IGI are pleased to announce a joint project with the Norwegian Petroleum Directorate (NPD). IGI’s commercial geochemical database for the Norwegian North Sea, built from released geochemical data files, will made publicly and freely available online in Metis soon.
IGI prides itself on innovating in the domain of geochemistry. We often publish updates and short notes on areas of interest, as well as notifications of events or major developments within IGI.
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We are delighted to share IGI's latest newsletter with all our latest news and developments:
by Marianne Nuzzo and Mischa GehlenGo to: Forensic use of diagnostic biomarker ratios in environmental oil spill geochemistry
We are pleased to announce the release of version 184.108.40.206 of p:IGI+ and Metis. This version includes new features and performance enhancements which we recommend as an update to all our software users. This version will be used in our online training[/news/online-pigi-software-training-1st-5th-february-2021/], in Feb 2021.Go to: p:IGI+/Metis version 1.28.x release
We are delighted to publish the dates of our new online training courses in Petroleum Geochemistry and Basin & Petroleum Systems Modelling.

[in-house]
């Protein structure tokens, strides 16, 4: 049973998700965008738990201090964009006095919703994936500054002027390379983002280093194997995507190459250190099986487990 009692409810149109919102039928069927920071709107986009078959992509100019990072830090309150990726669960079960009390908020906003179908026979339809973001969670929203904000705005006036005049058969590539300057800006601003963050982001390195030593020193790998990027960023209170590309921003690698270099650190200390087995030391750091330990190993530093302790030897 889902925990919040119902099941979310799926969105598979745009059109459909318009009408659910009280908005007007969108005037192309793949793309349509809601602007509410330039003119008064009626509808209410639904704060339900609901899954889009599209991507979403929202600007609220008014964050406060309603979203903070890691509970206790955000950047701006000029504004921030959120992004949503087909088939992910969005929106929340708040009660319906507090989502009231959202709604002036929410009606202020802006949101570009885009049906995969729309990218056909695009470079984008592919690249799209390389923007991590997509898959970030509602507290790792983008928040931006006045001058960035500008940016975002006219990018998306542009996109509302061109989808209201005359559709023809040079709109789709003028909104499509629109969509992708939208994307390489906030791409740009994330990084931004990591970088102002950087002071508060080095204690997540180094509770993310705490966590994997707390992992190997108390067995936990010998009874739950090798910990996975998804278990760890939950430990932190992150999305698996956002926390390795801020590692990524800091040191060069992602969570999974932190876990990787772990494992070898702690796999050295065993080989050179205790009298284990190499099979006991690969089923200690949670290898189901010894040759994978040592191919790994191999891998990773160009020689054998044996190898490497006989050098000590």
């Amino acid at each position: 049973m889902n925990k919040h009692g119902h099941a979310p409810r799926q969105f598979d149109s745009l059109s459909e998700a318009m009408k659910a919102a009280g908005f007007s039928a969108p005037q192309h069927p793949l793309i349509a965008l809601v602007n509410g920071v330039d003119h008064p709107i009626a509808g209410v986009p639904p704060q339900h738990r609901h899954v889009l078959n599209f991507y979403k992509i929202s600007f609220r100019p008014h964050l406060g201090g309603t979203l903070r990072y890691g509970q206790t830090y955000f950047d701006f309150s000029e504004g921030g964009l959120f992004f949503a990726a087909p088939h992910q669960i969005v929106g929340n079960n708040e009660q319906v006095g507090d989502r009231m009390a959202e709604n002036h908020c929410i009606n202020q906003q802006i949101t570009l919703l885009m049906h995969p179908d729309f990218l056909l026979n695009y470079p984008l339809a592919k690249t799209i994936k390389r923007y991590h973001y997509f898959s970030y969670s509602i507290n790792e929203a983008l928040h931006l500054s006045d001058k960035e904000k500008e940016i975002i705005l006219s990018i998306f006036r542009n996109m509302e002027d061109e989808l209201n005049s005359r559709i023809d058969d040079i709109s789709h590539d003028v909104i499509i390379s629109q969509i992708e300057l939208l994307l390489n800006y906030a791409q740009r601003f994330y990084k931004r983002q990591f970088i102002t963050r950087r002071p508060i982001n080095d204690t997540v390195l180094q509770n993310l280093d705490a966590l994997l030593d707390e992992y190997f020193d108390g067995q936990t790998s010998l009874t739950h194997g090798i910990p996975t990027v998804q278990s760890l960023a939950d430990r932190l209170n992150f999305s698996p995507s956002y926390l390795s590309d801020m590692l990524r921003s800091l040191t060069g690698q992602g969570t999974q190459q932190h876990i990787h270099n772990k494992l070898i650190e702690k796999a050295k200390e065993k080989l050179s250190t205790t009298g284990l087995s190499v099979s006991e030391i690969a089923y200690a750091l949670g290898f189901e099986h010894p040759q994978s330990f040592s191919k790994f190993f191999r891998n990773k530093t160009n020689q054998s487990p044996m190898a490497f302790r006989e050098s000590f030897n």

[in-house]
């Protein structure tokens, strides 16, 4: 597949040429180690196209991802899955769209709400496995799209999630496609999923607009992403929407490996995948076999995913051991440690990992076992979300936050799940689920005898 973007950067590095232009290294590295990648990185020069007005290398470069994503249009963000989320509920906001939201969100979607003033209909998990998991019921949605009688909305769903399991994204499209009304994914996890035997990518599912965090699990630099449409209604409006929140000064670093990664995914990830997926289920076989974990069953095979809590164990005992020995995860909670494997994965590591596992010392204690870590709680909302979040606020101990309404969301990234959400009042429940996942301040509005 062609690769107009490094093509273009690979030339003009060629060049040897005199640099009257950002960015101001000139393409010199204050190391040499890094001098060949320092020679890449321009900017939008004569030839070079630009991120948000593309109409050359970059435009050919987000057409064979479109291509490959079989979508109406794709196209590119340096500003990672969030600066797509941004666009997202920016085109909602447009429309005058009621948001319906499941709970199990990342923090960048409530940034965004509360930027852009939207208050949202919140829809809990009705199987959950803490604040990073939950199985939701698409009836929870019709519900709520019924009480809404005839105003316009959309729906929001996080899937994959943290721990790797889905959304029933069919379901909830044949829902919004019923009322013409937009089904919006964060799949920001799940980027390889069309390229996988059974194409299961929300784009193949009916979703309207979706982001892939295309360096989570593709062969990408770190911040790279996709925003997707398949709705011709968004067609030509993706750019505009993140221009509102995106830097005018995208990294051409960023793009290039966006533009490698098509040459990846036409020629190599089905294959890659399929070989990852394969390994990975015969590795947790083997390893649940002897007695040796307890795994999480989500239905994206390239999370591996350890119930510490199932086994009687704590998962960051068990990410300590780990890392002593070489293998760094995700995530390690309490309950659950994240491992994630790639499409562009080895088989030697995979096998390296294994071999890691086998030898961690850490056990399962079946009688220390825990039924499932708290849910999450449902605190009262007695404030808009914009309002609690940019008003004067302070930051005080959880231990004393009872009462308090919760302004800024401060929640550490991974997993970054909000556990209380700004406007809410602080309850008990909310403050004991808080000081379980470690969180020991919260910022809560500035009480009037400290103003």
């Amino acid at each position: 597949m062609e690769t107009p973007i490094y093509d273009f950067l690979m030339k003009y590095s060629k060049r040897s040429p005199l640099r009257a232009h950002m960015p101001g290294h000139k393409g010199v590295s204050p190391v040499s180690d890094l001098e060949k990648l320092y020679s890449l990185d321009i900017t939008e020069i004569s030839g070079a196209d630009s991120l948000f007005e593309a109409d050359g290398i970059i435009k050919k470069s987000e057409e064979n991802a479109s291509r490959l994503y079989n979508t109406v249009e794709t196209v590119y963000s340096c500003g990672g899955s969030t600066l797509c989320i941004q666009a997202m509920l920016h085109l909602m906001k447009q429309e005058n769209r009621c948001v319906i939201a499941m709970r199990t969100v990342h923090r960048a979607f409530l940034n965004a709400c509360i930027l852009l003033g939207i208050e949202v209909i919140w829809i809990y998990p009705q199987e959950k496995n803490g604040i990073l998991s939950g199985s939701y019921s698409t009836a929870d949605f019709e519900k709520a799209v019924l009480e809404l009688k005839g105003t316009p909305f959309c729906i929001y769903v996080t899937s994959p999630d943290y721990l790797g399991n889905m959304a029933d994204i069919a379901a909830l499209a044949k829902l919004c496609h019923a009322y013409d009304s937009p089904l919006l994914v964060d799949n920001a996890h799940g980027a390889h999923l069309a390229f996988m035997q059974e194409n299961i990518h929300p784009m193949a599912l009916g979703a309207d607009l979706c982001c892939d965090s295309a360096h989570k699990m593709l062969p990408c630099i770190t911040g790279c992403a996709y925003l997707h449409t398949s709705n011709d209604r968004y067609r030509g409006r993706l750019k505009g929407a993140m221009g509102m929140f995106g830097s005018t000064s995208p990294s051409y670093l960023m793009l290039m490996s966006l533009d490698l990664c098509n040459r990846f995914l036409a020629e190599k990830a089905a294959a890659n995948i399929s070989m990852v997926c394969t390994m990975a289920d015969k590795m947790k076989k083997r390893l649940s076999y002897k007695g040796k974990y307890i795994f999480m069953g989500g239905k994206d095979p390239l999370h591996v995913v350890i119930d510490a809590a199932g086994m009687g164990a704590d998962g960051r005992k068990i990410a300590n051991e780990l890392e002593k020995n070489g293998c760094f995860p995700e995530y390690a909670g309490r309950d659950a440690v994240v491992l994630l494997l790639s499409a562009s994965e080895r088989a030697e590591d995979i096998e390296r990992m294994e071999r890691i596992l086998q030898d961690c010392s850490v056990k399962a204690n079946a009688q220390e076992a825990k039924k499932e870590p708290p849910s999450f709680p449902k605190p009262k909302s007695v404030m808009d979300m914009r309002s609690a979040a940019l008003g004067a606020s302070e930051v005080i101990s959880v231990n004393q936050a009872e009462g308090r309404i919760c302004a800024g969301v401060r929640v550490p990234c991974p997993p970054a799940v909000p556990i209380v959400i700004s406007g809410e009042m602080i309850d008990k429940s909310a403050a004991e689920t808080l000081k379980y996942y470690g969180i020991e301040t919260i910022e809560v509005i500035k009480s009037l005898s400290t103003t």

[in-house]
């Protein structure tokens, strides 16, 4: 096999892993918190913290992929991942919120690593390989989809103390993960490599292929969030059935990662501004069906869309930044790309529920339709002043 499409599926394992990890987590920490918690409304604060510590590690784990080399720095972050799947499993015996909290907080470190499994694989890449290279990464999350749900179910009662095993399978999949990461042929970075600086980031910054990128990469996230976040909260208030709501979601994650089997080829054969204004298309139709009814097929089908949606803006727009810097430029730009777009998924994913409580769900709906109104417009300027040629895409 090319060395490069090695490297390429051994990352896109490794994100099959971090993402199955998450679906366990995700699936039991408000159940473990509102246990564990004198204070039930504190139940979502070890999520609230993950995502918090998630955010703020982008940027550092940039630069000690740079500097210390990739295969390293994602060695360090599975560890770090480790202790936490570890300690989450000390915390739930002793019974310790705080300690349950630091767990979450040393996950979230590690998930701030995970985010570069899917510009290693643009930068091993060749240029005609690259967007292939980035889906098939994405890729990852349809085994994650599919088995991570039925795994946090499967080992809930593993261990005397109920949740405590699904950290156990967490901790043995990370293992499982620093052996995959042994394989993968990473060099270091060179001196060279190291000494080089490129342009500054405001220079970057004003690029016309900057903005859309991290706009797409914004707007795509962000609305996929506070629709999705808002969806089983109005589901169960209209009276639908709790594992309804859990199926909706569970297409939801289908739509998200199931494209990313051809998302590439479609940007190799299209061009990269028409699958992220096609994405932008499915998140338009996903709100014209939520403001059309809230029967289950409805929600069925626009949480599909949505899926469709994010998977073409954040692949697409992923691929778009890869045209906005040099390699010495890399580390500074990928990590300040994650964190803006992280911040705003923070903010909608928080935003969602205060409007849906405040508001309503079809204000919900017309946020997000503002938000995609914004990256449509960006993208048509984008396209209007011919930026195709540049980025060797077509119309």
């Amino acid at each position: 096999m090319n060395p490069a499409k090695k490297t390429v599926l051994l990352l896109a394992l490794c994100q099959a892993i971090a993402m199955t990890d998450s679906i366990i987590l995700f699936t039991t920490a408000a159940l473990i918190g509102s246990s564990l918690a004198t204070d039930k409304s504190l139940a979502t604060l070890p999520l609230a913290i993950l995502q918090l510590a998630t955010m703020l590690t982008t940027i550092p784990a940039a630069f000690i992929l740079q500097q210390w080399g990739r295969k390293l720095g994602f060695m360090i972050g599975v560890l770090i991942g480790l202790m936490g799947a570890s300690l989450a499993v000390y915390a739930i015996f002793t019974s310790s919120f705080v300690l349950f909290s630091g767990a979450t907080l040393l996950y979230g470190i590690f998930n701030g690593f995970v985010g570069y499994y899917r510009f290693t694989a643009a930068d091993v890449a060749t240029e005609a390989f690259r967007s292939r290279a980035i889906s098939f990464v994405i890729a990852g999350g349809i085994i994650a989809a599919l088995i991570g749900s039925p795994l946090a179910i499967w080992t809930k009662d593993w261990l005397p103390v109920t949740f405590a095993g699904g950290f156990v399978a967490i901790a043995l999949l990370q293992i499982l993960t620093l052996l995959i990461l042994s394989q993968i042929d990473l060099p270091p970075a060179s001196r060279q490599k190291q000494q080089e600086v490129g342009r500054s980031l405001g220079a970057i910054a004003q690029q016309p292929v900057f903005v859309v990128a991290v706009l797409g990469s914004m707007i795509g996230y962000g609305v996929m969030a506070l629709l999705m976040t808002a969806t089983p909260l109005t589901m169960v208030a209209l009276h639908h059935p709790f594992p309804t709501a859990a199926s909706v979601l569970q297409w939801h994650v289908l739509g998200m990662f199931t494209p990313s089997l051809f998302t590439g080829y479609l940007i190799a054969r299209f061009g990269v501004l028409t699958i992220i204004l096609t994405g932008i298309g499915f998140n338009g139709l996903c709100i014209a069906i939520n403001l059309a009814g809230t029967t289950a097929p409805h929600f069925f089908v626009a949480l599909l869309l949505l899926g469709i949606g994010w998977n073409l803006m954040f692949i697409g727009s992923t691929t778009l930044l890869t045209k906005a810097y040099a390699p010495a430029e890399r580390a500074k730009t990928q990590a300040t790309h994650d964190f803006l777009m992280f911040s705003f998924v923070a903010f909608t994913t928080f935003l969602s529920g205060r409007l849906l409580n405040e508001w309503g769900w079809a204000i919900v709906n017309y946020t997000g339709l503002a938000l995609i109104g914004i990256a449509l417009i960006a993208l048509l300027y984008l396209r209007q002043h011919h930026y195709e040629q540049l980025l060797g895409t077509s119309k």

New online training course announcement.
“On 19th November 2020 the Norwegian Ministry of Petroleum and Energy (MPE) announced the 25th Licensing Round with a total of 136 blocks available in the Norwegian Sea (11) and Barents Sea (125).
in the completion of the landmark PIP-PAD IS16/04 project “The Standard Stratigraphic Nomenclature of Offshore Ireland: An Integrated Lithostratigraphic, Biostratigraphic and Sequence Stratigraphic Framework”.
Our latest newsletter has been published, we hope you enjoy reading about our news and most recent developments.
Andrew Murray and Ken Peters recently presented an interesting paper on mixing of oils and gas condensates, and the use of Alternating Least Squares (ALS) and Hierarchical Cluster Analysis (HCA) for interpreting such mixtures.Go to: Unmixing mixtures - a mathematical perspective on using peak concentrations versus ratios